A team of researchers led by the University of Birmingham have found that targeting as few as one in 12 adults for a heart check-up achieves most of the benefits of mass screening at a fraction of the cost.
Cardiovascular disease (CVD), which includes heart disease or stroke, is the leading cause of death worldwide. CVD can be prevented through drug treatments, but this requires at-risk patients to be identified before they become ill. Check-ups, like the NHS Health Checks programme, are typically offered to otherwise healthy adults over the age of 40, and include questions about smoking and lifestyle habits, measurement of blood pressure and cholesterol levels, and an offer of drug treatment where appropriate.
However, a new study has shown that identifying at-risk patients using a CVD ‘risk score’, and prioritising check-ups for those with the highest scores, can achieve many of the health benefits of age-based health check-up programmes at a far lower cost to the NHS.
Researchers conducting the study automatically calculated patients’ CVD risk scores from the risk factors outlined in their electronic medical records, including age, gender and smoking habits. Using data from The Health Improvement Network database (THIN), the researchers simulated the outcomes of different screening strategies for a group of 10,000 patients aged between 30 and 74 years.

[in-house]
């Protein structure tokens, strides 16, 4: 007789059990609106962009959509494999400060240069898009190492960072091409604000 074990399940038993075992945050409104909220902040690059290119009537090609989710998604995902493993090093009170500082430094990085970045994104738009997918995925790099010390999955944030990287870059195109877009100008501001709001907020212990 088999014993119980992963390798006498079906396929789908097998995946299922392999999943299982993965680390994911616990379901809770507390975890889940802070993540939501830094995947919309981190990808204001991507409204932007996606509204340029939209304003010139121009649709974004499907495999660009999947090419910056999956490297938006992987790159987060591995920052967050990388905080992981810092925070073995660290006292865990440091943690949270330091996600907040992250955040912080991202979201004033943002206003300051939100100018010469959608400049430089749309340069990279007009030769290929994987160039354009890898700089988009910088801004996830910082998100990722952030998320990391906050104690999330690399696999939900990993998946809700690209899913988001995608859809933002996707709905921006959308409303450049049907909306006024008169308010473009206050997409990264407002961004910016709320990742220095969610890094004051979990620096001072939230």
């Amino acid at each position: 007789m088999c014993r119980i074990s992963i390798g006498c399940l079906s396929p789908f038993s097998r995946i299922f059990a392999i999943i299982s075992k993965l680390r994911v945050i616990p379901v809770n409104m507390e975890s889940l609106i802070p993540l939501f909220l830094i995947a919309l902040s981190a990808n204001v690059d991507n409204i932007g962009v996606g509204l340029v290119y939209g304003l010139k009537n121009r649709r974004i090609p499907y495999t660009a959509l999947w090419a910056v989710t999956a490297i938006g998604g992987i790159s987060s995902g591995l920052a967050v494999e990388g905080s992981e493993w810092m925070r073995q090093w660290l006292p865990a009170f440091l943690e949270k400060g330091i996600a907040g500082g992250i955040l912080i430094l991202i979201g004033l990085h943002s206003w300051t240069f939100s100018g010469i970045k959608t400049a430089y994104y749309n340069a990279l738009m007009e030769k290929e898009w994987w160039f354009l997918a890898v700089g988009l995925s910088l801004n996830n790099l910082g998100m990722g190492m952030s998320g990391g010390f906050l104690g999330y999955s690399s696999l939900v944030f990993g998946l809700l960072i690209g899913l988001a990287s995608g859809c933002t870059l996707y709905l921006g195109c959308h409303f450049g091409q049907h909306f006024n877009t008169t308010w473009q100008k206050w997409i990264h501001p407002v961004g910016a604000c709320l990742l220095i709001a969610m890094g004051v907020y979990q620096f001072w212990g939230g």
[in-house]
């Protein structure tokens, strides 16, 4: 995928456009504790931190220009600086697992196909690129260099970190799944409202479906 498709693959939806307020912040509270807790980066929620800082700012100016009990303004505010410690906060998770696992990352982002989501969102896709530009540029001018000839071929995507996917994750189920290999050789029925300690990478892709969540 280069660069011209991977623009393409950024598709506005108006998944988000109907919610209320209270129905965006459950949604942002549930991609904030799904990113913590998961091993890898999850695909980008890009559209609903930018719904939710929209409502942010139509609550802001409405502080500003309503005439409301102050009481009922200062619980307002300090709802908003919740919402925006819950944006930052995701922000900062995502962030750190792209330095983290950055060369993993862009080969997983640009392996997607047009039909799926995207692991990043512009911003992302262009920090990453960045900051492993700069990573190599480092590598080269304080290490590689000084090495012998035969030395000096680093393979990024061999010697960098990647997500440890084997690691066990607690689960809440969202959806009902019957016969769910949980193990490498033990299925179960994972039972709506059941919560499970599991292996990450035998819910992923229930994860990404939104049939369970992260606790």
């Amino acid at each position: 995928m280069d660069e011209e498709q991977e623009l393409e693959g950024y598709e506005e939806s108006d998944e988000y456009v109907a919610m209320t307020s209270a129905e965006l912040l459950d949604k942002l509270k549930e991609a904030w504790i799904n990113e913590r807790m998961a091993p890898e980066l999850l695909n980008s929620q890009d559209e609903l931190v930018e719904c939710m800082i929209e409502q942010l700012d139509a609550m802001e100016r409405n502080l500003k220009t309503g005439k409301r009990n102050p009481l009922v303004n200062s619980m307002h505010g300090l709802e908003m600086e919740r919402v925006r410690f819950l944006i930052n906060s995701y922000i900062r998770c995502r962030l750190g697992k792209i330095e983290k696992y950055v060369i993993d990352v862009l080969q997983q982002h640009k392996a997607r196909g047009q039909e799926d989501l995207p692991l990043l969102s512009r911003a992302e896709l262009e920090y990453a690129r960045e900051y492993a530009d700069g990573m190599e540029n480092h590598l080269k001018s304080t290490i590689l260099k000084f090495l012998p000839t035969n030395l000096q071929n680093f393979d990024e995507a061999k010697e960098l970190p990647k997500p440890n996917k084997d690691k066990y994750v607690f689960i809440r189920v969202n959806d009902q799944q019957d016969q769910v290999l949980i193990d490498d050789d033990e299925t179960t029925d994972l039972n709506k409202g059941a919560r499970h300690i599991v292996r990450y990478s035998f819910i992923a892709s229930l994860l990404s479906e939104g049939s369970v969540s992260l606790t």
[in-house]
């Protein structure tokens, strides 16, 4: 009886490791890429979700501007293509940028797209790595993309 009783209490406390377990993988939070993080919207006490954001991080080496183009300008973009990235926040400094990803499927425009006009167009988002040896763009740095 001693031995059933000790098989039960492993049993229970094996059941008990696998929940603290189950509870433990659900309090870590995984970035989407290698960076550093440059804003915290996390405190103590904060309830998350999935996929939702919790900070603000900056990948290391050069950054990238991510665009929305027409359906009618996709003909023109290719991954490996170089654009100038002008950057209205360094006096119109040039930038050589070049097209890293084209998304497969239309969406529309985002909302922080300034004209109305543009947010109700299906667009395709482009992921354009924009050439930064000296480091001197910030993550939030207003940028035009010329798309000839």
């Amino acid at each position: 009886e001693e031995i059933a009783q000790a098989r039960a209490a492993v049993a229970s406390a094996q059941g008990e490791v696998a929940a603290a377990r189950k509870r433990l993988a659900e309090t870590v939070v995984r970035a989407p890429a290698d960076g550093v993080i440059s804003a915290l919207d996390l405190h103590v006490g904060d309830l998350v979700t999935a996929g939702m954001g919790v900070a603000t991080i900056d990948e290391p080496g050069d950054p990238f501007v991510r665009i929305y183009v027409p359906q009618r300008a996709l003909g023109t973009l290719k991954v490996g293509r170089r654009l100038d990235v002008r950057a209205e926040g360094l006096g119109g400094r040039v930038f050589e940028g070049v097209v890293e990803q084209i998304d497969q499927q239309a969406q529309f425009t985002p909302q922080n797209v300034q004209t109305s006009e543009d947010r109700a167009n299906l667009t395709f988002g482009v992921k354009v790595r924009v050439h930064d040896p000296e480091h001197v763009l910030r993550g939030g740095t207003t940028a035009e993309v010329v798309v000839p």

The results showed that the most cost-effective strategy was to rank patients by their calculated CVD risk and invite those at highest risk first. This strategy required just 8% of the population to be invited for screening, rather than inviting everyone aged over 40 years. Because progressively fewer low-risk patients needed treatment, inviting more patients resulted in diminishing returns.
"This study has important implications for the future of CVD screening,’ says Professor Tom Marshall of the Institute of Applied Health Research at the University of Birmingham, who led the research. ‘Our findings highlight the need to re-evaluate existing screening programmes, which may not be the best use of staff time. A focused screening programme targeted on those at highest risk, rather than everyone aged over 40, would result in significant cost savings for the NHS while retaining the most of the health benefits. Our research also raises the question of whether other mass screening programmes might be better targeted."
The risk scores used in the study were calculated by a computer, and the researchers note that anybody can calculate their own risk score online using the QRisk calculator.
Professor Marshall says: ‘If you calculate your 10-year risk score and it comes out as higher than 13% it is probably worthwhile having a check-up. A lot of people in this category could benefit from drug treatment. But if your risk score is less than 5% it is very unlikely you need treatment and a check-up would not be a good use of NHS staff time.’